He said based on those findings and the recommendation of the department’s senior career official, “I have terminated the employment of Andrew McCabe effective immediately.”
The move will likely cost McCabe a significant portion of his retirement benefits, though it is possible he could bring a legal challenge. McCabe has been fighting vigorously to keep his job, and on Thursday, he spent nearly four hours inside the Justice Department pleading his case.
McCabe was cited for improperly disclosing the friction between the Department of Justice and the FBI over the investigation into the Clinton Foundation to The Wall Street Journal, and for misleading investigators when questioned about it in a DOJ inspector general report. Due to this revelation, the FBI’s Office of Professional Responsibility recommended his termination.
In a statement, Attorney Jeff Sessions explained why he decided to terminate McCabe effective immediately:
After an extensive and fair investigation and according to Department of Justice procedure, the Department’s Office of the Inspector General (OIG) provided its report on allegations of misconduct by Andrew McCabe to the FBI’s Office of Professional Responsibility (OPR).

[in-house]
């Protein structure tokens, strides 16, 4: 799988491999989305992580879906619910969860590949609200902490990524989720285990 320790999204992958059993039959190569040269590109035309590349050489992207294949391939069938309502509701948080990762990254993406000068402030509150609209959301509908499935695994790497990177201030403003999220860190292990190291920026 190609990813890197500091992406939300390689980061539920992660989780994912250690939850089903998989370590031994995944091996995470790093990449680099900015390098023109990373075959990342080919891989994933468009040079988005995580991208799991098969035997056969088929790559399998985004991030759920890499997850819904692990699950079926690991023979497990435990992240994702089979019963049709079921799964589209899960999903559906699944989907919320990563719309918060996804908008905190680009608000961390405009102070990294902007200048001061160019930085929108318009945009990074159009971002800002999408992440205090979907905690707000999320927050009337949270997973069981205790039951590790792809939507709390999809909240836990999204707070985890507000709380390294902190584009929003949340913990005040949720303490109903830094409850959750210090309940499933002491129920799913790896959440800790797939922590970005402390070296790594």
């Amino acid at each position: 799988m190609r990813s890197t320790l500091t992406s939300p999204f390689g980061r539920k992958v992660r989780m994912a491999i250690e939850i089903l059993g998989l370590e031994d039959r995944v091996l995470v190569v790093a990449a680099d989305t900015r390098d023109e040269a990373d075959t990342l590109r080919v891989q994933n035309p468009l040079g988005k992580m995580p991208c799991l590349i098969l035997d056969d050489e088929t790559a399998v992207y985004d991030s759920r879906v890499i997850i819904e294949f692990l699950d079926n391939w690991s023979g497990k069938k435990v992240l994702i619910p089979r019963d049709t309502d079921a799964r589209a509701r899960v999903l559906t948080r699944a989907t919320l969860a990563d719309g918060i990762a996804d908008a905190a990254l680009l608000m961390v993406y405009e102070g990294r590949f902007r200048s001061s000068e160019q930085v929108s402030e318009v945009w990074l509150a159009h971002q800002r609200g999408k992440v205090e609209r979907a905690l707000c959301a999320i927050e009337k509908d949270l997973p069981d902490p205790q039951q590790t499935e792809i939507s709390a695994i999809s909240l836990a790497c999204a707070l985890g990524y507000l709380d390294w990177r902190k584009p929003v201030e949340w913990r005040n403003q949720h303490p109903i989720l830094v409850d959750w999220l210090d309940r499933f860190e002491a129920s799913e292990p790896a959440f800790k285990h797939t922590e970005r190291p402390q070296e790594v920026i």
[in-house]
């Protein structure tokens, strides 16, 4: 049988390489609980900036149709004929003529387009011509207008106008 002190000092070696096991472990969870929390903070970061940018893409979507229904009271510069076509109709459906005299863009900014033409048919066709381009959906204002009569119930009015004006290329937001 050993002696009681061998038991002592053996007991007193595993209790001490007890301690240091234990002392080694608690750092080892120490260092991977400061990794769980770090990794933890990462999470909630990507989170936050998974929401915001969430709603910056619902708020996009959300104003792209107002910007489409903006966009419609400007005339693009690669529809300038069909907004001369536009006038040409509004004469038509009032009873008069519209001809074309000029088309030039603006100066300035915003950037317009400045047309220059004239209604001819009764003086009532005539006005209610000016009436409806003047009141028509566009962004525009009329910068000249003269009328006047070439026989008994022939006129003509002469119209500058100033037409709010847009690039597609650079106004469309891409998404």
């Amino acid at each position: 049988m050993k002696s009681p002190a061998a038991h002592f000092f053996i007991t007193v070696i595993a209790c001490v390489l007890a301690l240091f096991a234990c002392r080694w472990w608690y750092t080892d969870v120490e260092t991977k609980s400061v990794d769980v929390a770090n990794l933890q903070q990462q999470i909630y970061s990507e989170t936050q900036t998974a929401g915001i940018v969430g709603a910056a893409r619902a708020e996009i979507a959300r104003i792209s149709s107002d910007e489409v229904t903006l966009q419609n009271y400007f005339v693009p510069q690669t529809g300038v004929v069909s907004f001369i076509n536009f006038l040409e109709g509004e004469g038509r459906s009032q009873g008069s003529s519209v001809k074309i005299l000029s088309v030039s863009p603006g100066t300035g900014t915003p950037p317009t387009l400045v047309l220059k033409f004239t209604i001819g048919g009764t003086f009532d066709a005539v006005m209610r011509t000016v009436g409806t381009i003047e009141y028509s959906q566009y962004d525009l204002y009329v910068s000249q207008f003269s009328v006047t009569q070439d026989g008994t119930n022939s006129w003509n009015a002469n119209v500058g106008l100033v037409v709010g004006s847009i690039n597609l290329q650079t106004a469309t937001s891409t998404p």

The FBI’s OPR then reviewed the report and underlying documents and issued a disciplinary proposal recommending the dismissal of Mr. McCabe. Both the OIG and FBI OPR reports concluded that Mr. McCabe had made an unauthorized disclosure to the news media and lacked candor – including under oath – on multiple occasions.
The FBI expects every employee to adhere to the highest standards of honesty, integrity, and accountability. As the OPR proposal stated, “all FBI employees know that lacking candor under oath results in dismissal and that our integrity is our brand.”
Pursuant to Department Order 1202, and based on the report of the Inspector General, the findings of the FBI Office of Professional Responsibility, and the recommendation of the Department’s senior career official, I have terminated the employment of Andrew McCabe effective immediately.